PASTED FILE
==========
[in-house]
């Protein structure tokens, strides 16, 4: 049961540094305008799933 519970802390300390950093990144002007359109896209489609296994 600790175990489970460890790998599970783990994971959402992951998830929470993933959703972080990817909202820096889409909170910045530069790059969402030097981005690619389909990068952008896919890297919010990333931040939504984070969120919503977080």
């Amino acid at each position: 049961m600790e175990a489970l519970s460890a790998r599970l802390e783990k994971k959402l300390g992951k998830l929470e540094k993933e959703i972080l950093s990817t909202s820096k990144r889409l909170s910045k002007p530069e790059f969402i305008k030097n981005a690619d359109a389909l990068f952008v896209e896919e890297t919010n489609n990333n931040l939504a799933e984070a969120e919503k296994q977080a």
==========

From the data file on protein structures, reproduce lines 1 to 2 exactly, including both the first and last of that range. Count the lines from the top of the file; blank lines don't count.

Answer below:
[in-house]
């Protein structure tokens, strides 16, 4: 049961540094305008799933 519970802390300390950093990144002007359109896209489609296994 600790175990489970460890790998599970783990994971959402992951998830929470993933959703972080990817909202820096889409909170910045530069790059969402030097981005690619389909990068952008896919890297919010990333931040939504984070969120919503977080």